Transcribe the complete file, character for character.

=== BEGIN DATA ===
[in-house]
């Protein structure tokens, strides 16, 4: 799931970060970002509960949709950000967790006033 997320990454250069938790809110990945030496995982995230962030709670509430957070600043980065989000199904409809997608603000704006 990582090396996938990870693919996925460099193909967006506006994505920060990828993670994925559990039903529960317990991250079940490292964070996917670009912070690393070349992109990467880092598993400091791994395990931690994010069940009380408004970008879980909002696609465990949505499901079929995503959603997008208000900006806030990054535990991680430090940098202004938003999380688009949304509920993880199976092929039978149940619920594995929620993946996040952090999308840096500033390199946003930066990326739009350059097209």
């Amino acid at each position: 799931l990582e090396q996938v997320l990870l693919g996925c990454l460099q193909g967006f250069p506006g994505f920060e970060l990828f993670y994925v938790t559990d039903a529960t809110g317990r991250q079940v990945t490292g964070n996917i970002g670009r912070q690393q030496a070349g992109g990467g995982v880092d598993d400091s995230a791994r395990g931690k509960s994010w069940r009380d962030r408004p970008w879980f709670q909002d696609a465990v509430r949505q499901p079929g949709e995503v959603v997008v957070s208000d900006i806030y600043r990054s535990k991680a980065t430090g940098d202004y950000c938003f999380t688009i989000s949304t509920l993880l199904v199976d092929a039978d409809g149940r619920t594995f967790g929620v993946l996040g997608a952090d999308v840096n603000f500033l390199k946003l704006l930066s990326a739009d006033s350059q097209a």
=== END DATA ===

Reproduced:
[in-house]
């Protein structure tokens, strides 16, 4: 799931970060970002509960949709950000967790006033 997320990454250069938790809110990945030496995982995230962030709670509430957070600043980065989000199904409809997608603000704006 990582090396996938990870693919996925460099193909967006506006994505920060990828993670994925559990039903529960317990991250079940490292964070996917670009912070690393070349992109990467880092598993400091791994395990931690994010069940009380408004970008879980909002696609465990949505499901079929995503959603997008208000900006806030990054535990991680430090940098202004938003999380688009949304509920993880199976092929039978149940619920594995929620993946996040952090999308840096500033390199946003930066990326739009350059097209």
């Amino acid at each position: 799931l990582e090396q996938v997320l990870l693919g996925c990454l460099q193909g967006f250069p506006g994505f920060e970060l990828f993670y994925v938790t559990d039903a529960t809110g317990r991250q079940v990945t490292g964070n996917i970002g670009r912070q690393q030496a070349g992109g990467g995982v880092d598993d400091s995230a791994r395990g931690k509960s994010w069940r009380d962030r408004p970008w879980f709670q909002d696609a465990v509430r949505q499901p079929g949709e995503v959603v997008v957070s208000d900006i806030y600043r990054s535990k991680a980065t430090g940098d202004y950000c938003f999380t688009i989000s949304t509920l993880l199904v199976d092929a039978d409809g149940r619920t594995f967790g929620v993946l996040g997608a952090d999308v840096n603000f500033l390199k946003l704006l930066s990326a739009d006033s350059q097209a």